There's no doubt that the graphic arts industry in general and print products in particular are under pressure – not only because of electronic competition, but more recently also because of high energy and paper prices and the lack of human resources (read: shortage of skilled workers). But in the book sector in particular, which has experienced a major upswing in the past two years, I also see great potential in the long term. Keywords here are haptics, refinement, niches, deceleration, screen fatigue.
For example, I only read books in print – just like the Neue Zürcher Zeitung, to which I have subscribed for many years. Electronically, I only read top news and travel reports (because they convey a live atmosphere in combination with moving images) or when I'm looking for something.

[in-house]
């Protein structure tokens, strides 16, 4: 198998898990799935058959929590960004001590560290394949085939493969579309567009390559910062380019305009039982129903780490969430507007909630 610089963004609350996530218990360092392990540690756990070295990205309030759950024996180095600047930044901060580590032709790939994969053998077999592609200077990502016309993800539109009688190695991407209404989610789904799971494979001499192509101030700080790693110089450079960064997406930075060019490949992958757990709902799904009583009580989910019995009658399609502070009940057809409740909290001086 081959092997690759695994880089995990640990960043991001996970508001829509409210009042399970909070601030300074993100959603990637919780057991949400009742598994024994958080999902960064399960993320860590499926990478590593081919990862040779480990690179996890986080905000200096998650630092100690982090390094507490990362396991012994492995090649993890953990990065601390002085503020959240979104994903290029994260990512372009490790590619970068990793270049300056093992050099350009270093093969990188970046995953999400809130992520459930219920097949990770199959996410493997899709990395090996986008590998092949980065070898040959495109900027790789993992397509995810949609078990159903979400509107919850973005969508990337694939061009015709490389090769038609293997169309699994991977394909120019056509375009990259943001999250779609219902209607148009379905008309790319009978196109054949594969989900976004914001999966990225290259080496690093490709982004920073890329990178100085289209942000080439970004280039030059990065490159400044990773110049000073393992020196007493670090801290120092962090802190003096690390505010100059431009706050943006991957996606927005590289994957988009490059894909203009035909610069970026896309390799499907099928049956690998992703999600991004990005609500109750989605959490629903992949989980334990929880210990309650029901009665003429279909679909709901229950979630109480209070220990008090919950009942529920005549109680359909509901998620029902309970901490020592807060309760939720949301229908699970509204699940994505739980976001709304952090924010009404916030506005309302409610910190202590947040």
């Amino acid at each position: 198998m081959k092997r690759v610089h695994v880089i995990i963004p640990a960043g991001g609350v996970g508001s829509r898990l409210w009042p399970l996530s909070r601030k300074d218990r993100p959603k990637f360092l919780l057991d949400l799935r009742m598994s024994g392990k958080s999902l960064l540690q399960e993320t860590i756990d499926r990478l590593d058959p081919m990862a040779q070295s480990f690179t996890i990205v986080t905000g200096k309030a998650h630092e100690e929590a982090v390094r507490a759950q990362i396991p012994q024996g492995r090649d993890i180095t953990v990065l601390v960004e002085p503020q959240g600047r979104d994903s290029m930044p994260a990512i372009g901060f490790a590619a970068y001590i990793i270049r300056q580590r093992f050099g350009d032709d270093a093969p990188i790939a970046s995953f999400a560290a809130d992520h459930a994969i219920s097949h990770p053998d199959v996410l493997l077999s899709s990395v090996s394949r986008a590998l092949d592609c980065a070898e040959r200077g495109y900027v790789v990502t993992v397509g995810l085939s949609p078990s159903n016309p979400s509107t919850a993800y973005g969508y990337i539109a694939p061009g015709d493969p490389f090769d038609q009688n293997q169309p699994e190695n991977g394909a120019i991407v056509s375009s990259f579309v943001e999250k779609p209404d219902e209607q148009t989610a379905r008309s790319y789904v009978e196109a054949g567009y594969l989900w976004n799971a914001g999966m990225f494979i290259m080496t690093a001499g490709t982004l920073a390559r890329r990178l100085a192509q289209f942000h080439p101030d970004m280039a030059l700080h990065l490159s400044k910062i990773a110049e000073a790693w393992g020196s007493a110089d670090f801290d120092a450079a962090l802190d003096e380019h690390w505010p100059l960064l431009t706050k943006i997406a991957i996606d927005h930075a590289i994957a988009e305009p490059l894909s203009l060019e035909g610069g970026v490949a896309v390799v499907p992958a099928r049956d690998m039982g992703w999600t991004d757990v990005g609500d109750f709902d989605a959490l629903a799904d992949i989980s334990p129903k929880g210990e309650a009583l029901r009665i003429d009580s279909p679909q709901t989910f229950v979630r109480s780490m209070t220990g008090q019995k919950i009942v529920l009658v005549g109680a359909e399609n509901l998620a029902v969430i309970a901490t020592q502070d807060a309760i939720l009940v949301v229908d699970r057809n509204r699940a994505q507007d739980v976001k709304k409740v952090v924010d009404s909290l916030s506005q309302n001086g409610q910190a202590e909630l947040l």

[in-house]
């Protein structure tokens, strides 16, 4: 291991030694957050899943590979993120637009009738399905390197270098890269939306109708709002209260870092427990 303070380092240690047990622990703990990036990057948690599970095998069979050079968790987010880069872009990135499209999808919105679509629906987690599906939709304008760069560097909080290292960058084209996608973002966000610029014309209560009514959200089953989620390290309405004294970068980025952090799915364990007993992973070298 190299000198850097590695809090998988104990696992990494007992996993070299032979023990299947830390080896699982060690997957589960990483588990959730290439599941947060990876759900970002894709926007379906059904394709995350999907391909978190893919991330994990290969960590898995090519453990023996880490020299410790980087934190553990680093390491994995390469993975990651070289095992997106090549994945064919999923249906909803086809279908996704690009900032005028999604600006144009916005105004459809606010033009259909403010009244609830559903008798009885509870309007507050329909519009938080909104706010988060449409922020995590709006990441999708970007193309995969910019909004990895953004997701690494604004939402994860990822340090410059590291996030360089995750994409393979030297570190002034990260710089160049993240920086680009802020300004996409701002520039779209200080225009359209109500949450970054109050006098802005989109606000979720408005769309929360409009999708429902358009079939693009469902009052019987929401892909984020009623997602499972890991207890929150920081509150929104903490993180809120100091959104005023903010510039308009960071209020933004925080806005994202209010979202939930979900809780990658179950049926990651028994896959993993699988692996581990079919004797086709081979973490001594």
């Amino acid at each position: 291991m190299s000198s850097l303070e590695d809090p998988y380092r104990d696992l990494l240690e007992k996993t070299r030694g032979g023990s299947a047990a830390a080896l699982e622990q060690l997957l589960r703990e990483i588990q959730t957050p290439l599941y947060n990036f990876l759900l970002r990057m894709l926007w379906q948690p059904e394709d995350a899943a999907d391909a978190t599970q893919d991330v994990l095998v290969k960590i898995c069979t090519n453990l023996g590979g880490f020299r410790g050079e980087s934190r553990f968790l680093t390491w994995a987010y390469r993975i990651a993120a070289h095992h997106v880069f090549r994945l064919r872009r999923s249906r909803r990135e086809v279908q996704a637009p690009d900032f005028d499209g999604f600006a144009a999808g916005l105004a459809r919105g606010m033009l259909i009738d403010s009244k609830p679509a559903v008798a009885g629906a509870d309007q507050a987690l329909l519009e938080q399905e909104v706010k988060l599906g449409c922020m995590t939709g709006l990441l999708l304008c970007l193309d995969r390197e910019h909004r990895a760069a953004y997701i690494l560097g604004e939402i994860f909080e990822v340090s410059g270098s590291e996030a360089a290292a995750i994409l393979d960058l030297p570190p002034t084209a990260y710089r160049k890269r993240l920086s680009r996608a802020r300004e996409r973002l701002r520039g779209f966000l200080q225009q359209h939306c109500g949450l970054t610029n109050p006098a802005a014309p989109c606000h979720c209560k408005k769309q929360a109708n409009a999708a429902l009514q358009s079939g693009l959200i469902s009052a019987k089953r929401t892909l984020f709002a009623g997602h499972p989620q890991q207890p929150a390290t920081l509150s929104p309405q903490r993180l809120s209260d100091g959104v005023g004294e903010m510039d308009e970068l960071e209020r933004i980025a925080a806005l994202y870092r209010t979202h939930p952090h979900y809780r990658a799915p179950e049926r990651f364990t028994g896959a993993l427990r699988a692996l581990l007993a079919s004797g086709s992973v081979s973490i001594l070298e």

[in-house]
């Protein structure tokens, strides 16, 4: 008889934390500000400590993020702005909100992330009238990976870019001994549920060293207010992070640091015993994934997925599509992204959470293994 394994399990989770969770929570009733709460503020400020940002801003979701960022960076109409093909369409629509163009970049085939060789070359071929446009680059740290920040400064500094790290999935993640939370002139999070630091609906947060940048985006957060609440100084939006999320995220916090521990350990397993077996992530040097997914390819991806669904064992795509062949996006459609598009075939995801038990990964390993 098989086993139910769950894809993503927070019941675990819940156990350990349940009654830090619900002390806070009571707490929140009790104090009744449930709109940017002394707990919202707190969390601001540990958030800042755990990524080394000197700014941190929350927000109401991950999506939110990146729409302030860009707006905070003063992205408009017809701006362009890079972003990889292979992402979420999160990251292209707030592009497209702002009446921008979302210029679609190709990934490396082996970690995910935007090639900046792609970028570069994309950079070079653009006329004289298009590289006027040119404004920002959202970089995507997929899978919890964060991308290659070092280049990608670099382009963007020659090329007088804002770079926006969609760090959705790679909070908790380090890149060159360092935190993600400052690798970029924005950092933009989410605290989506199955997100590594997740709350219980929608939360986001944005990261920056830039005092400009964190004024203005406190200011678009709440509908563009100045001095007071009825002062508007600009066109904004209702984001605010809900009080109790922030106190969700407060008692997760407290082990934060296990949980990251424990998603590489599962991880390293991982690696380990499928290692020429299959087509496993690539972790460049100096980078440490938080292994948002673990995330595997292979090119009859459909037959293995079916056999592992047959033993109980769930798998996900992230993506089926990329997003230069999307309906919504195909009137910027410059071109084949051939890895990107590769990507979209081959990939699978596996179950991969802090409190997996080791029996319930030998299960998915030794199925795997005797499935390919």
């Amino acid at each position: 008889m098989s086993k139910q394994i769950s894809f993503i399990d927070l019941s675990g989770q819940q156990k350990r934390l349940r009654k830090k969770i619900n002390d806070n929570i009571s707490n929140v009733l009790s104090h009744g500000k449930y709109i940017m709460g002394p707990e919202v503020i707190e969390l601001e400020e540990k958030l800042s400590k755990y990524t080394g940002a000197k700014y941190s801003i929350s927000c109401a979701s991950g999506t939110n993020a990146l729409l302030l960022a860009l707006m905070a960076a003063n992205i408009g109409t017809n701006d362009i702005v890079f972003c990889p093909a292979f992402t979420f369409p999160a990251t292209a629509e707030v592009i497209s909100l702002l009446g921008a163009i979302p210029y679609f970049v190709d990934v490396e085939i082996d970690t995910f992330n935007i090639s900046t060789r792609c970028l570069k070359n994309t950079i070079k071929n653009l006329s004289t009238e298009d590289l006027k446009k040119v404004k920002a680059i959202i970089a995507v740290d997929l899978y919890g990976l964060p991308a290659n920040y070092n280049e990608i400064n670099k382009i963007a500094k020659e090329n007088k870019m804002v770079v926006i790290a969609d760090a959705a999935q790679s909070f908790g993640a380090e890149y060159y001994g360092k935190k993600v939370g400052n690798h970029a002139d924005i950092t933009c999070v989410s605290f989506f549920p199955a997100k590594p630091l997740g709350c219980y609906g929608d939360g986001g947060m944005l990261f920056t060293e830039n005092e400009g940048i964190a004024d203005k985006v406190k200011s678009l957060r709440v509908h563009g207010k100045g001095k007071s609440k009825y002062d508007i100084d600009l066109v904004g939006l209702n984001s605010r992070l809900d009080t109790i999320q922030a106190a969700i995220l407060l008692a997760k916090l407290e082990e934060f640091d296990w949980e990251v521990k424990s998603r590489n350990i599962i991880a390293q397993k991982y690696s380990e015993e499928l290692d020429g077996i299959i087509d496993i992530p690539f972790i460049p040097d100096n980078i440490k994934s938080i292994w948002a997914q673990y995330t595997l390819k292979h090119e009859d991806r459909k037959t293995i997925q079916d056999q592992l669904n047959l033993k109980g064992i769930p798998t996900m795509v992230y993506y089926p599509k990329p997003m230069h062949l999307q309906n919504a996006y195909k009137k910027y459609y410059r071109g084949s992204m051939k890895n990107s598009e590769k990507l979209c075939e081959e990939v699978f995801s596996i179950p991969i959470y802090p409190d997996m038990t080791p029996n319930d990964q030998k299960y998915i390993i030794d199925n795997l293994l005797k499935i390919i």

Finally more private travel
Now I'm looking forward to the third phase of my life – especially to the free available time that I can plan myself and that is not dictated by Outlook. But I also have respect. Until now, a lot of things came from the outside; now I have to organize my daily structure myself. I don't have the feeling that I have to make up for something I missed. But I would like to take a few more leisurely private trips rather than hectic professional ones – not by plane, but by motor home. So for this year, together with my wife, I am planning two tours of several weeks on the Iberian Peninsula and on Iceland. And of course, as a grandfather of three, more frequent grandchild herding is the order of the day.